Opening the building and its collections was the driving force behind a year's worth of renovations to the John Hay Library.

PROVIDENCE, R.I. [Brown University] — After more than a year of extensive renovations, the John Hay Library reopened its doors this week to reveal a first-floor layout that has undergone many changes since the library closed its doors last summer.

With a $15-million renovation led by New York-based architectural firm Selldorf Architects, the library’s main floor has been reconfigured to provide expanded, dedicated study and research spaces — including a renovation of the main reading room to return it to its original design — a separate special collections reading room, an enhanced exhibition gallery, a new consultation room, and a student lounge. A new, wheelchair-accessible entrance has been added on the northeast side of the building.

Additional improvements have been made to other parts of the building, as well as enhancements to safety and infrastructure systems.

Harriette Hemmasi, University librarian, said the renovation is a vision that has developed over time and was made possible through the support of donors, especially members of the Library Advisory Council.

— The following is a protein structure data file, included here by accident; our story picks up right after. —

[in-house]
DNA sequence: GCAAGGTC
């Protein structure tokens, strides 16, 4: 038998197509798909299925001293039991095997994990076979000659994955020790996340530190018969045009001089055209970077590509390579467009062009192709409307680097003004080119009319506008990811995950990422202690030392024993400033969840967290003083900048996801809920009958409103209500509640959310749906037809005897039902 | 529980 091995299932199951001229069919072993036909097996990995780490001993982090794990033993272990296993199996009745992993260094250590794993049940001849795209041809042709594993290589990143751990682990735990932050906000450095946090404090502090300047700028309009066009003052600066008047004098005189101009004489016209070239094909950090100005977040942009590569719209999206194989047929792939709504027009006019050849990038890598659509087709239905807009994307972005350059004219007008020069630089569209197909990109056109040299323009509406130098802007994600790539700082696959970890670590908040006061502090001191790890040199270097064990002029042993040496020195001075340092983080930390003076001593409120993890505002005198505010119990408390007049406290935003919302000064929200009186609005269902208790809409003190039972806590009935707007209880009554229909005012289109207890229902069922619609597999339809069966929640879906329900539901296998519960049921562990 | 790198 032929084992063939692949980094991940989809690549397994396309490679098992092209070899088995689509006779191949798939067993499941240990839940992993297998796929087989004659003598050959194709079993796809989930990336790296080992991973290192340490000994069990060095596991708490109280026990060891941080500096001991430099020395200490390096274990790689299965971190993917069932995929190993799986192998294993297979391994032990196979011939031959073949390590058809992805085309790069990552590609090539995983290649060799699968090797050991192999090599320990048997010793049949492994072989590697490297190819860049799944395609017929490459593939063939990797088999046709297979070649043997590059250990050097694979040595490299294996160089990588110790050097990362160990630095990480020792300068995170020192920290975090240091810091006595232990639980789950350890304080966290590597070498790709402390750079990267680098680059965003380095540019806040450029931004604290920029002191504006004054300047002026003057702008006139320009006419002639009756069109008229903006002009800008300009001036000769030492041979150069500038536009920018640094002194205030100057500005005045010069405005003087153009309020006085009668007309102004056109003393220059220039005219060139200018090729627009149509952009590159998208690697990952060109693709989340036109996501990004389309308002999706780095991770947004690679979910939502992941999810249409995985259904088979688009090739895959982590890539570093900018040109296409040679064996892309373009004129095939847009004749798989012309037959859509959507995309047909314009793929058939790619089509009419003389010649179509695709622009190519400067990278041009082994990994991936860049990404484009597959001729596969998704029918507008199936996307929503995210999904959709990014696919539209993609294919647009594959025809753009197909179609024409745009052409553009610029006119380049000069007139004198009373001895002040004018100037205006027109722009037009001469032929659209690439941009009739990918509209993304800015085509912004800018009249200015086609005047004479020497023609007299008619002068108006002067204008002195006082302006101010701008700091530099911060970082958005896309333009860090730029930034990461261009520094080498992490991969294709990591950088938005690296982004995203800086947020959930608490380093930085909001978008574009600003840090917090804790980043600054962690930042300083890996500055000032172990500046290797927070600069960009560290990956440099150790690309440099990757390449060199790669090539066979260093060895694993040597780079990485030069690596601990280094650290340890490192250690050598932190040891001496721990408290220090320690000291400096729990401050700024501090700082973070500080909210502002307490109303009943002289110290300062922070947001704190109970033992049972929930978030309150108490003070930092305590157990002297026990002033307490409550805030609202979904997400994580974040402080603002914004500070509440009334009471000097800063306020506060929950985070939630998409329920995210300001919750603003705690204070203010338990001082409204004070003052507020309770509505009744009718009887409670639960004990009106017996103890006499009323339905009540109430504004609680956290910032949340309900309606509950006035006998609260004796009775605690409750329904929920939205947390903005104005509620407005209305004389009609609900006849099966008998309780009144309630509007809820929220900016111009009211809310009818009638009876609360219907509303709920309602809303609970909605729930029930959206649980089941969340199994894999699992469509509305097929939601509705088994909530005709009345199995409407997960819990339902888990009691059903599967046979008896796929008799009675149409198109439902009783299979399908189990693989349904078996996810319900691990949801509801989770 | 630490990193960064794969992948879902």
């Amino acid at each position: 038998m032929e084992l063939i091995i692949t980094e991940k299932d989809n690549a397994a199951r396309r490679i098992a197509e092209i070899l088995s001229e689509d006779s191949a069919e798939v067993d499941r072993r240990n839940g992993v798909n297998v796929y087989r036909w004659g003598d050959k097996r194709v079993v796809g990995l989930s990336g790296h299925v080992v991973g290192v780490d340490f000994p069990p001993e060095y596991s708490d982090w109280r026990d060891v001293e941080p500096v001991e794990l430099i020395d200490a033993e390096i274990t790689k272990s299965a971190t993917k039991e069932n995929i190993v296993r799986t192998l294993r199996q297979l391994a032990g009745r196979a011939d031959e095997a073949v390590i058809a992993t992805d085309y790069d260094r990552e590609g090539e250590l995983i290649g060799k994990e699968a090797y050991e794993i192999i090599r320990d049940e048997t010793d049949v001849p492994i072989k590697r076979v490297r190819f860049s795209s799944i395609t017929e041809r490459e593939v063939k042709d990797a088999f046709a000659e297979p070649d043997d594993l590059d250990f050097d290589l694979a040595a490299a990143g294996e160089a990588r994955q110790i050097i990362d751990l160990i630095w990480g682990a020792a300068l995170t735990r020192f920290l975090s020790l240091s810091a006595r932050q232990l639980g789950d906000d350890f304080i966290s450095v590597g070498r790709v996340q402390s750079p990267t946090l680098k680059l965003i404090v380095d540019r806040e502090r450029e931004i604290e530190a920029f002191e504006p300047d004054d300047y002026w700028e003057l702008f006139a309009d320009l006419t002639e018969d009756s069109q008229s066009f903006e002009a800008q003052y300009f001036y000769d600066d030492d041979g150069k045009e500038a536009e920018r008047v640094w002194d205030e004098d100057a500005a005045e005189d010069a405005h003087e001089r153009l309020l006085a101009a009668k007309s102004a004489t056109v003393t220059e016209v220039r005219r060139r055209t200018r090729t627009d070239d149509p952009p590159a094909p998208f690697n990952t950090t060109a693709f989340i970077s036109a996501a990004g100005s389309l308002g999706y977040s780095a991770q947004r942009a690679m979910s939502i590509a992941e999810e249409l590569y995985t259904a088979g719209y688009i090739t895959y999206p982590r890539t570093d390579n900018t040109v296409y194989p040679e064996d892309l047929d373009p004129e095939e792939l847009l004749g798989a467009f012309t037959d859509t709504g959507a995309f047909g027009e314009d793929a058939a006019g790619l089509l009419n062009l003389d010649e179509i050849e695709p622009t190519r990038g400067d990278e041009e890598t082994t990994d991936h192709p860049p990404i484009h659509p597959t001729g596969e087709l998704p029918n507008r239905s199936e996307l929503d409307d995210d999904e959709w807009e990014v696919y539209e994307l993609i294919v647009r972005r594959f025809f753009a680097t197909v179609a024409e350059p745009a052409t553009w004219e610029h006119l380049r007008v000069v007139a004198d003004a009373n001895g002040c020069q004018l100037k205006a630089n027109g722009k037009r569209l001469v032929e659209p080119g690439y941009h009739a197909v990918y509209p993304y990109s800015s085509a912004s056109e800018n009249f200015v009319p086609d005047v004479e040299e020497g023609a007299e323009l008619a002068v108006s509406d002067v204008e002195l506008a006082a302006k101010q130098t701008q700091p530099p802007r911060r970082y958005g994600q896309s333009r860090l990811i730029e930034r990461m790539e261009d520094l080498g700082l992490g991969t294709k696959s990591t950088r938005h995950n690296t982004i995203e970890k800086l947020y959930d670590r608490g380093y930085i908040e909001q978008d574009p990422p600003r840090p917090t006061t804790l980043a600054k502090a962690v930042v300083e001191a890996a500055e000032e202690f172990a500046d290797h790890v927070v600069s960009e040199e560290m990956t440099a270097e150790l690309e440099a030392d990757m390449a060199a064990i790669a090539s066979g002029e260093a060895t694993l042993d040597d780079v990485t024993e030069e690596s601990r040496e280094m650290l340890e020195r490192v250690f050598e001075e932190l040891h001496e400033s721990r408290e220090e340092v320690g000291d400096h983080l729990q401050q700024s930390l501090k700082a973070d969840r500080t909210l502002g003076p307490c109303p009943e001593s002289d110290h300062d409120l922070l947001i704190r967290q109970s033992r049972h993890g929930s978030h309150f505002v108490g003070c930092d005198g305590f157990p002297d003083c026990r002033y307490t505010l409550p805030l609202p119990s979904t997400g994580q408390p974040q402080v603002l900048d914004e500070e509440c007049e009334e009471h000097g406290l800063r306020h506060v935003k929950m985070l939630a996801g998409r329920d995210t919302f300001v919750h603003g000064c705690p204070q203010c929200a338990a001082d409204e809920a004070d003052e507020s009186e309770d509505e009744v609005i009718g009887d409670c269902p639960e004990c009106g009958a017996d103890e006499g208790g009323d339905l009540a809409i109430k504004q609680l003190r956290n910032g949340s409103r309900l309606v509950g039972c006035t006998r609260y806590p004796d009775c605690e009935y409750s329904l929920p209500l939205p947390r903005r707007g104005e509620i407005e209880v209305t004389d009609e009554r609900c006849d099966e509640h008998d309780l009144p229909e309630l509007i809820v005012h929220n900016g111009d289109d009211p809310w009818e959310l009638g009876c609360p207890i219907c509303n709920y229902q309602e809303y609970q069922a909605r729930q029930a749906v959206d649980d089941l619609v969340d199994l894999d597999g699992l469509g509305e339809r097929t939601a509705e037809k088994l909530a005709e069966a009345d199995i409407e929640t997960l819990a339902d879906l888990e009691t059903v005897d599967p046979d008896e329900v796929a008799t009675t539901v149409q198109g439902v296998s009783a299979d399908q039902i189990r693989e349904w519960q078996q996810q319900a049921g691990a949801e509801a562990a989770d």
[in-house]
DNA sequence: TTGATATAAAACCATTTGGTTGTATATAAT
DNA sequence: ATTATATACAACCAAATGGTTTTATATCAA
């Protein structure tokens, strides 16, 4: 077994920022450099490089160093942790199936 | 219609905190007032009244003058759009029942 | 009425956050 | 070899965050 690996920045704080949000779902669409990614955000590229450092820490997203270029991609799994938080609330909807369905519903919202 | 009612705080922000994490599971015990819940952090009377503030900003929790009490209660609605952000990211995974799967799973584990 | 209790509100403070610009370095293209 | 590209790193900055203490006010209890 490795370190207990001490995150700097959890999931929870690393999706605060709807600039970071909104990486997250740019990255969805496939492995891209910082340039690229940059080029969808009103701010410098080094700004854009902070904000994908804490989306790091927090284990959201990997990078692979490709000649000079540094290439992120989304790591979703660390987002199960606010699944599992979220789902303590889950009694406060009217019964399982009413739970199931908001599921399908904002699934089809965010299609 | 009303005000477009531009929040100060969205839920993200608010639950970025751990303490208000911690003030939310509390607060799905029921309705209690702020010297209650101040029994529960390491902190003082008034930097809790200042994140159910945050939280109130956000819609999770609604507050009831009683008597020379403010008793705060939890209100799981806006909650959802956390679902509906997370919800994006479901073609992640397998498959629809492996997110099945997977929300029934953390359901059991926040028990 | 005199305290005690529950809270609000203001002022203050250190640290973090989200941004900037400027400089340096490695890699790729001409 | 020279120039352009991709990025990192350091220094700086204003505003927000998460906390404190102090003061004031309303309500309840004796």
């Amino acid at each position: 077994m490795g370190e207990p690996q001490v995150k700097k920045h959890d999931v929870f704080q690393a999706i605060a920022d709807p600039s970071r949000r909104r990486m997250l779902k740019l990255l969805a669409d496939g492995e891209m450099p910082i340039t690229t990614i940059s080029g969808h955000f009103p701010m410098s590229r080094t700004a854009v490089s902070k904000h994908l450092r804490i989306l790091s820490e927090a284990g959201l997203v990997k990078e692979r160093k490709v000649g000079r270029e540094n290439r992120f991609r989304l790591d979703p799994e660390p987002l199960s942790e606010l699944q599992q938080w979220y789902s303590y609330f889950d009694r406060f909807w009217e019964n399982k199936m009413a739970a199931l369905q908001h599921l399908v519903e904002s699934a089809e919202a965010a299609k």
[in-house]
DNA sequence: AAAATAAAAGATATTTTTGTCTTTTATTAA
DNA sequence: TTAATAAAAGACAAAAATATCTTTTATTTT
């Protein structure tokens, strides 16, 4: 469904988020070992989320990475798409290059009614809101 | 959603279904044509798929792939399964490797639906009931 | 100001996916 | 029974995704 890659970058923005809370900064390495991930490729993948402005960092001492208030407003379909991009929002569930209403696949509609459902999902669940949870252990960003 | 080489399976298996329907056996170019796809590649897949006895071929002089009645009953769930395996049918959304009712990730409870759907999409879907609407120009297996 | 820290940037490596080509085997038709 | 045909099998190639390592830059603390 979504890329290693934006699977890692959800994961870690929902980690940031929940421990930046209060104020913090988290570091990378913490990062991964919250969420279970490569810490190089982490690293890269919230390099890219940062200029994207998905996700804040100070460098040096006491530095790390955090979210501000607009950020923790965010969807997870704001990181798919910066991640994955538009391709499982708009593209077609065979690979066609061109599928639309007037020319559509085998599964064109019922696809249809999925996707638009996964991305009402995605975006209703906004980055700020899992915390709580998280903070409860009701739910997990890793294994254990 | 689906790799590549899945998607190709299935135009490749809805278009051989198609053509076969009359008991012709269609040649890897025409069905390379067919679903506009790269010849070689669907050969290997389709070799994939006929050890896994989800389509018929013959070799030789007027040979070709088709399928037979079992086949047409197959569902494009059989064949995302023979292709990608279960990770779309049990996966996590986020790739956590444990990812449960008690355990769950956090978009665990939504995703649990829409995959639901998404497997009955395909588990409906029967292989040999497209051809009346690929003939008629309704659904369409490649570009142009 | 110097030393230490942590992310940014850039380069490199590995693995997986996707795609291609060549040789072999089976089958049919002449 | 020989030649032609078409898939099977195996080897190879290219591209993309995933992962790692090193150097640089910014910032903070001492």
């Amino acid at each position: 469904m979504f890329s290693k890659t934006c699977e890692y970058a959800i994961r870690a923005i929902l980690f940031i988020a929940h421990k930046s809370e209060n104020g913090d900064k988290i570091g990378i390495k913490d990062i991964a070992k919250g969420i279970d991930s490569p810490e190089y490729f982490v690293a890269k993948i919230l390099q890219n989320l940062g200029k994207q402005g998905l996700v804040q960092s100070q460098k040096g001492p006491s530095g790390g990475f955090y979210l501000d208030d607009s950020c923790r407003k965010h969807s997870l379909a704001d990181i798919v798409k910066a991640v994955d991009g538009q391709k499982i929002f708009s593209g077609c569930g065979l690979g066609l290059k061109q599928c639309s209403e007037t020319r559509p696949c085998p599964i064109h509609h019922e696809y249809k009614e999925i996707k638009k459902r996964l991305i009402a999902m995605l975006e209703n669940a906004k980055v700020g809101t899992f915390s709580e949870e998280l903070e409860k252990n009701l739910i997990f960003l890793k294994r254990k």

“Opening the building and the collections was the driving force behind this renovation, with the ultimate goal of making these treasures widely available to the Brown community,” Hemmasi said.

“It has been a great pleasure to work on the renovation of the John Hay Library. It is such a beautiful building with wonderful proportions and historic details. We hope that the Brown community will find the newly restored reading room and other public spaces a welcoming and stimulating environment for study,” said Annabelle Selldorf, principal architect and founder of Selldorf Architects.

Built with funding jointly provided by the University and Andrew Carnegie and dedicated in 1910, the John Hay is among a few Carnegie libraries still fully in use as an academic library open to the public. Carnegie helped fund more than 2,500 libraries across the United States, the United Kingdom, and other countries at the beginning of the 20th century.

In the library’s previous iteration, staff work space on the first floor was mixed with study space in several areas and some of the rooms were cluttered with books and archival materials, Hemmasi said, resulting in unsatisfactory conditions for both library users and library staff.

The John Hay is now more “user-centered” according to Hemmasi, with dedicated spaces where users can devote quiet time to study without interruption or receive individualized attention in a more functional environment when examining items from the special collections or University archives.

The most dramatic alteration is the renovation of the main reading room, a 4,416-square-foot space with 16-foot-tall new windows along three of its walls. A previous renovation completed in 1939 had divided the room into three sections using bookcases, and it had remained in that formation for the past several decades.